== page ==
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Painter 11 Essential Training
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Auto-painting


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Painter 11 Essential Training

with John Derry

Video: Auto-painting

We now have our under painted image which has simplified the image a bit. We have applied a little bit of contrast and saturation. I even changed the colors in it a little bit. But now we have got the source that we want to apply Auto Panting to. And in order to do that, the first step is going to be to make a Quick Clone. So, I'm going to click on this. This will open up a new document, same resolution, just I have got my preferences set so that it does not include the image and we are going to do this so that it's total Autopilot, all we have to do is basically watch but we have to engage the Autopilot.
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  1. 1m 49s
    1. Welcome/demo
      54s
    2. Using the exercise files
      55s
  2. 3m 45s
    1. What Painter can do
      1m 15s
    2. Let's paint!
      2m 30s
  3. 23m 16s
    1. Starting Painter for the first time
      6m 39s
    2. Creating, opening, and saving files
      4m 52s
    3. Sizing image resolution for output
      6m 16s
    4. Extending the canvas
      2m 36s
    5. Creating and using templates
      2m 53s
  4. 37m 46s
    1. Navigating Painter
      8m 46s
    2. Rotating the canvas
      3m 3s
    3. Using the Tool palette and Property bar
      6m 41s
    4. Understanding Tool palette selectors
      8m 58s
    5. The Brush Selector bar: an art store in a palette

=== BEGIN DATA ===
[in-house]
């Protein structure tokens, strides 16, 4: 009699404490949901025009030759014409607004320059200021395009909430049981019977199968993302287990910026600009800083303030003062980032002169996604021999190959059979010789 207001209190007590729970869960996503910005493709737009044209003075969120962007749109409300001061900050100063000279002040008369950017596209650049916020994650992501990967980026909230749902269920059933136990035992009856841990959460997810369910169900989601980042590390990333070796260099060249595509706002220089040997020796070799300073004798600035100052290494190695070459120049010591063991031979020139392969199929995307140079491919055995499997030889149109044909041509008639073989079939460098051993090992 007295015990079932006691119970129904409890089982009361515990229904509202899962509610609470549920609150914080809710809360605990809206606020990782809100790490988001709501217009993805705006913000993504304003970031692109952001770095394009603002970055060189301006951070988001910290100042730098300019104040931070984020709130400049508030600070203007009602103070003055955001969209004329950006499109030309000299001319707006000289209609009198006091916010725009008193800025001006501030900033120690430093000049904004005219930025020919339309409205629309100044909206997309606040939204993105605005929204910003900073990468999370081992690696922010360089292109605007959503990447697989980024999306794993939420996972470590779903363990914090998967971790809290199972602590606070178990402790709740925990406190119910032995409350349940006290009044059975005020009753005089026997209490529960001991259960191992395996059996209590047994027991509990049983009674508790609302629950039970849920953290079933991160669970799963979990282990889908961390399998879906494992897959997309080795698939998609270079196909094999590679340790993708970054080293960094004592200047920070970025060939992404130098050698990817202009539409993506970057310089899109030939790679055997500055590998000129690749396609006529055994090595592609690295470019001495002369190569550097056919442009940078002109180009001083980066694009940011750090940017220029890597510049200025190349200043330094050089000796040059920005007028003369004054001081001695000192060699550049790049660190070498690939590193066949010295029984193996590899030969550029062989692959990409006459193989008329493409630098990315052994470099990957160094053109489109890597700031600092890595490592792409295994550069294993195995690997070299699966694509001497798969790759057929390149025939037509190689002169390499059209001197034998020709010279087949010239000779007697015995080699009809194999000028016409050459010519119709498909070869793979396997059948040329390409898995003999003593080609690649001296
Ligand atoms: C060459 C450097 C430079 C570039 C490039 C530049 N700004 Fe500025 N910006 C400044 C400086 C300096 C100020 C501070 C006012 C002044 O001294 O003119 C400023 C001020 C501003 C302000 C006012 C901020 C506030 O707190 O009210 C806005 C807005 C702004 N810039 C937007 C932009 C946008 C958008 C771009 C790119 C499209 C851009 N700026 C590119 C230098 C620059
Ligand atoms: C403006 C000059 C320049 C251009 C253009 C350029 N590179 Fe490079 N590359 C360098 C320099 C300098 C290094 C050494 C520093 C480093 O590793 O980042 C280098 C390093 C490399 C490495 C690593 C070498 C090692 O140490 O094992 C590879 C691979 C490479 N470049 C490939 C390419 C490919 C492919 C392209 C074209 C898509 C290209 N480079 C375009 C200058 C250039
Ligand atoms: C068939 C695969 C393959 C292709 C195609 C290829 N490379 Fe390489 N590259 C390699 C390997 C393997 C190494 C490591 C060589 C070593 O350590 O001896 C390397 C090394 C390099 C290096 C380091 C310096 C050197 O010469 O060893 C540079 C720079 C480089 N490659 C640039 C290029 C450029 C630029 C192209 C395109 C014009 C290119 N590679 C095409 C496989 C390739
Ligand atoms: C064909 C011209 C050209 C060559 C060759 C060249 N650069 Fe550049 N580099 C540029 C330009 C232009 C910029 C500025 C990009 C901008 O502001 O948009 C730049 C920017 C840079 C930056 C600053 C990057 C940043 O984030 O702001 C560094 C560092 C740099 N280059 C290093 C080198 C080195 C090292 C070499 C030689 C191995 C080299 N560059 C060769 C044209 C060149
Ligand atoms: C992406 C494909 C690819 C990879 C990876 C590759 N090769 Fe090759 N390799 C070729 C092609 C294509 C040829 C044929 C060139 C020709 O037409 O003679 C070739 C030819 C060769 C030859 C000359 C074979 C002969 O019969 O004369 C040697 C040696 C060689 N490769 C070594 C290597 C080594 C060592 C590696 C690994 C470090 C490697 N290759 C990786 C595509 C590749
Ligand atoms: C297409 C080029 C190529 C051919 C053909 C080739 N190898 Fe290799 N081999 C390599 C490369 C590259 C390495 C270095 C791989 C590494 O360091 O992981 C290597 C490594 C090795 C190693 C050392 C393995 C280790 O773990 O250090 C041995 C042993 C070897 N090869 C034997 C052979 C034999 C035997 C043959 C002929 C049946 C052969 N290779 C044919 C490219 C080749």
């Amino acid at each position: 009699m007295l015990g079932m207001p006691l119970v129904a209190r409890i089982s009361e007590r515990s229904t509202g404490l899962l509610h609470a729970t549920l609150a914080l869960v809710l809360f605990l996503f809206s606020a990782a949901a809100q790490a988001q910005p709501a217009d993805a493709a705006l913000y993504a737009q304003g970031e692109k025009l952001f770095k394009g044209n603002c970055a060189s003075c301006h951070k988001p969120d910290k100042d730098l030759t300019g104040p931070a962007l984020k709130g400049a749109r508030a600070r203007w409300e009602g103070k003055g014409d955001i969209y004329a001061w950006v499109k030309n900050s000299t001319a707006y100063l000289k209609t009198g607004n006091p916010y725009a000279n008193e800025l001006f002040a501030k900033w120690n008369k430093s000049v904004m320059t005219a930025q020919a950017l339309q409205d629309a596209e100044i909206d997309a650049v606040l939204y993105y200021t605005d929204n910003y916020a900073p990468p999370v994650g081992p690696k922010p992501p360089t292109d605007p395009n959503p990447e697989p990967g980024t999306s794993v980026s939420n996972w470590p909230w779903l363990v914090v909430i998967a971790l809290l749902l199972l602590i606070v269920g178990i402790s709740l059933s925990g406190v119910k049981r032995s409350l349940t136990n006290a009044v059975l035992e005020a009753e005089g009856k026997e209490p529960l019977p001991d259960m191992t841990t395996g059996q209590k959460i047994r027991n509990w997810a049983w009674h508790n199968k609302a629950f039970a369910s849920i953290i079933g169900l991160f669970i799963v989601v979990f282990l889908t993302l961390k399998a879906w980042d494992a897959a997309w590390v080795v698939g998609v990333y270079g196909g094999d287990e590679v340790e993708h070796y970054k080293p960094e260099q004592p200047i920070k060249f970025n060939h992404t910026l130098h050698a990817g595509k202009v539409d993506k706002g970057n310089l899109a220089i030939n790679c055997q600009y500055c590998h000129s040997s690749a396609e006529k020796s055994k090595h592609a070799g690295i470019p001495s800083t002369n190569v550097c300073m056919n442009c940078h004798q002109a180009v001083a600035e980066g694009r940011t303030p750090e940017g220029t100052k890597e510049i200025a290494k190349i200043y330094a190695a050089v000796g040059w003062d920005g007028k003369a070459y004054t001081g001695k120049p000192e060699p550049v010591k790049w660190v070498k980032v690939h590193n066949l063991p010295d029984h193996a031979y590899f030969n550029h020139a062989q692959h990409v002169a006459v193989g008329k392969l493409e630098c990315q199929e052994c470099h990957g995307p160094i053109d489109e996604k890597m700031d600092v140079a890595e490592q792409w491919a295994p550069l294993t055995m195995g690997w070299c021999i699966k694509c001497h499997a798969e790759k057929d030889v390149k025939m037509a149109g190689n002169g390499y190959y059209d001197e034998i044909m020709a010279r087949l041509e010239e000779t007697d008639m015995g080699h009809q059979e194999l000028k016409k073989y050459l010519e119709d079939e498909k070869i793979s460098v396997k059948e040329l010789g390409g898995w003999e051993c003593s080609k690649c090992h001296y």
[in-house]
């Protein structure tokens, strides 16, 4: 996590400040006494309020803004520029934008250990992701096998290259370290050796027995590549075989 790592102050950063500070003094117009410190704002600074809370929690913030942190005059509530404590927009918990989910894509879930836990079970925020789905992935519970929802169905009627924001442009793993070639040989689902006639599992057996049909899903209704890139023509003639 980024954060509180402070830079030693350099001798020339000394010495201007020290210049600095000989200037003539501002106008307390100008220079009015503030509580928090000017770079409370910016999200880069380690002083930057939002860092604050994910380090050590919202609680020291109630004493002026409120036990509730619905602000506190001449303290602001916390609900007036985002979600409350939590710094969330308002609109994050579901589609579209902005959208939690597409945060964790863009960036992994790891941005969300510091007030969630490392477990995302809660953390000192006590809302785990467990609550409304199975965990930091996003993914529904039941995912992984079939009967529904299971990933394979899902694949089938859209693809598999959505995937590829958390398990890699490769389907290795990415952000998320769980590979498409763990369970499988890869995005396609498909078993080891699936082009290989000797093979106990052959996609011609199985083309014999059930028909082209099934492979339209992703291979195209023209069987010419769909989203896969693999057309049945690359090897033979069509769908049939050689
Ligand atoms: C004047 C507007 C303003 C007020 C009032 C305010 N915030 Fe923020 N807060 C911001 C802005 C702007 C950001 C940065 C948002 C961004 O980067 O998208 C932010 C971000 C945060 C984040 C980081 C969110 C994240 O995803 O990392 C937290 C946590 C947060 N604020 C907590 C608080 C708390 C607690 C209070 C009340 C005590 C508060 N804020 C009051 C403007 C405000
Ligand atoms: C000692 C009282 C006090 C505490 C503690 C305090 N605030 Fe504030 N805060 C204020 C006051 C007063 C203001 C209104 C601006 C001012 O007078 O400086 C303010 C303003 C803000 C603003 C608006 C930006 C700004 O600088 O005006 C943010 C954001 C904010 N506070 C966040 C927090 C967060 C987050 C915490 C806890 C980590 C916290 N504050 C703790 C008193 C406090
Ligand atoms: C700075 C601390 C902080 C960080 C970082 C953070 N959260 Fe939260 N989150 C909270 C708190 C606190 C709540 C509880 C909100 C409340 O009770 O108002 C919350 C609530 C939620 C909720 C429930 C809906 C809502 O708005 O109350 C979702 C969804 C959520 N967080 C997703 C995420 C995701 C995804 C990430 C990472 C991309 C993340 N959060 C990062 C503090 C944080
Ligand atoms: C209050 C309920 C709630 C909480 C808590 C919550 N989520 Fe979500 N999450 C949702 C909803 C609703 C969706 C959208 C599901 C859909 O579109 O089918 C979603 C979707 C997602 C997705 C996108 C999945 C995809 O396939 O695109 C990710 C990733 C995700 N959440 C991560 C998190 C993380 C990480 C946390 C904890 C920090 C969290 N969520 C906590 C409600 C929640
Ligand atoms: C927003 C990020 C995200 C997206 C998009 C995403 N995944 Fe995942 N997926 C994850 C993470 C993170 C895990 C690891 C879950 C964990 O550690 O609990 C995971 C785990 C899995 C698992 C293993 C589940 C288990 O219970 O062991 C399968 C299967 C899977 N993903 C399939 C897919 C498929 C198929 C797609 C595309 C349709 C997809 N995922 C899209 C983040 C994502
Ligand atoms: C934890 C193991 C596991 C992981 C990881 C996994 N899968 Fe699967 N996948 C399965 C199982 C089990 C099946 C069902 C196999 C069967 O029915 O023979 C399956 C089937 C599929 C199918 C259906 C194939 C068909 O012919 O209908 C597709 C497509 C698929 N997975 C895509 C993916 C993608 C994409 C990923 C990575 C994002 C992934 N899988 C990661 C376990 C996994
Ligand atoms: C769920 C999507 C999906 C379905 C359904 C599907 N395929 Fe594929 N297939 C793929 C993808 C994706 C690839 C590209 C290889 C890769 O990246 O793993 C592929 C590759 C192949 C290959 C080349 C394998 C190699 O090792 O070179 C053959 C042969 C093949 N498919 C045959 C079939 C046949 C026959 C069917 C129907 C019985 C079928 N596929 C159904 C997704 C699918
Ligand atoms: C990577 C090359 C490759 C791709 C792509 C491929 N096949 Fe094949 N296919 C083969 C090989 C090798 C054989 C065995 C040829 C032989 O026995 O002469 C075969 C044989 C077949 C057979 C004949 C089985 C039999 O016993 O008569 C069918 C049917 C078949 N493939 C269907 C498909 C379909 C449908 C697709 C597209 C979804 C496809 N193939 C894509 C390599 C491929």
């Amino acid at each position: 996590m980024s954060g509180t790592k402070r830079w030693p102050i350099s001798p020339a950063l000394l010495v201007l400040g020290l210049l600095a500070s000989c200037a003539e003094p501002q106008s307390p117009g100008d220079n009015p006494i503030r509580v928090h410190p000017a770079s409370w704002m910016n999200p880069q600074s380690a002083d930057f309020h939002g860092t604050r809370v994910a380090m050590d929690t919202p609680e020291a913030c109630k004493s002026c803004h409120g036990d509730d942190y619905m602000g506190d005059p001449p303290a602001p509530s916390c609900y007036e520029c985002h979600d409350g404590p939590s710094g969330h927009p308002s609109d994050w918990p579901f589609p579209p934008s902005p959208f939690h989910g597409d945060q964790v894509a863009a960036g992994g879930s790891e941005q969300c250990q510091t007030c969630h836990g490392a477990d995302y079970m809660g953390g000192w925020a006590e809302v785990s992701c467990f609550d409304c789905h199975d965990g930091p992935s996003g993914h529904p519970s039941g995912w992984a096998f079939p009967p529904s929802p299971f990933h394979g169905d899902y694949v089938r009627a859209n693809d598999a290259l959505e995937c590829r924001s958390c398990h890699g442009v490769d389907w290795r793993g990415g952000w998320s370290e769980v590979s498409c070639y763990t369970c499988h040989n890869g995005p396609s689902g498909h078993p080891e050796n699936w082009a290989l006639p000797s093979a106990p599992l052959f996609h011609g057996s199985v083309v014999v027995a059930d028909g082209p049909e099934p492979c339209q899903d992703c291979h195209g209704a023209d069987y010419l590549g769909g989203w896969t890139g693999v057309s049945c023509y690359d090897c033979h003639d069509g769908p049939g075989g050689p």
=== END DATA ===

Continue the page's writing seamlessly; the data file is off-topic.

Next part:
4m 2s
    6. Configuring palettes
      6m 16s
  5. 28m 37s
    1. Accessing and controlling color with the Color palette
      8m 27s
    2. Mixing color in the Mixer palette
      10m 41s
    3. Color sets: choose 'n' use color
      9m 29s
  6. 37m 13s
    1. Understanding the six axes of motion
      3m 19s
    2. Introducing tablets: Intuos3 and Intuos4
      8m 6s
    3. Introducing tablets: Cintiq
      7m 49s
    4. Customizing your Wacom tablet: part 1
      4m 57s
    5. Customizing your Wacom tablet: part 2
      9m 25s
    6. Maximizing your tablet's pressure response
      3m 37s
  7. 14m 56s
    1. Understanding the selection tools
      2m 16s
    2. Making selections using the Lasso tool
      3m 20s
    3. Making polygonal selections
      2m 51s
    4. Making selections using the Magic Wand tool
      6m 29s
  8. 42m 34s
    1. Understanding layers
      8m 1s
    2. Using the Preserve Transparency control
      2m 50s
    3. Using the Pick Up Underlying Color control
      4m 36s
    4. Resizing and rotating layers using the Transform tool
      5m 45s
    5. Making selections using channels
      4m 23s
    6. Working with layer masks
      9m 52s
    7. Adding text
      7m 7s
  9. 37m 40s
    1. Understanding the Brush Creator workspace
      6m 11s
    2. Exploring brush properties using the Randomizer
      8m 15s
    3. Exploring brush properties using the Transposer
      4m 45s
    4. Using the Stroke Designer to create custom brushes
      9m 39s
    5. Managing brush variants
      8m 50s
  10. 38m 24s
    1. Adjusting brush size: three techniques
      3m 3s
    2. Fine-tuning your stroke in the Brush Controls palette
      5m 12s
    3. Working with texture-aware media
      8m 59s
    4. Painting with Artists' Oils brushes
      10m 45s
    5. Painting with RealBristle brushes
      3m 39s
    6. Working with hard media
      4m 57s
    7. Painting with markers
      1m 49s
  11. 20m 21s
    1. Understanding the Image Hose
      3m 26s
    2. Controlling the Image Hose
      8m 32s
    3. Creating a nozzle file
      8m 23s
  12. 22m 11s
    1. Warmup exercises
      7m 54s
    2. Draftsmanship: drawing media
      10m 56s
    3. Doodling
      43s
    4. Creating outline sketches utilizing the conceptual squint
      2m 38s
  13. 17m 28s
    1. Understanding cloning
      3m 1s
    2. Tracing a clone's source using Tracing Paper
      3m 27s
    3. Painting a cloned image
      5m 55s
    4. Creating a Quick Clone
      2m 46s
    5. In-document cloning
      2m 19s
  14. 25m 51s
    1. Understanding the vocabularies of paint photography
      8m 51s
    2. You must destroy detail
      6m 20s
    3. Focusing on the subject
      4m 1s
    4. Adapting color in a photograph for photo painting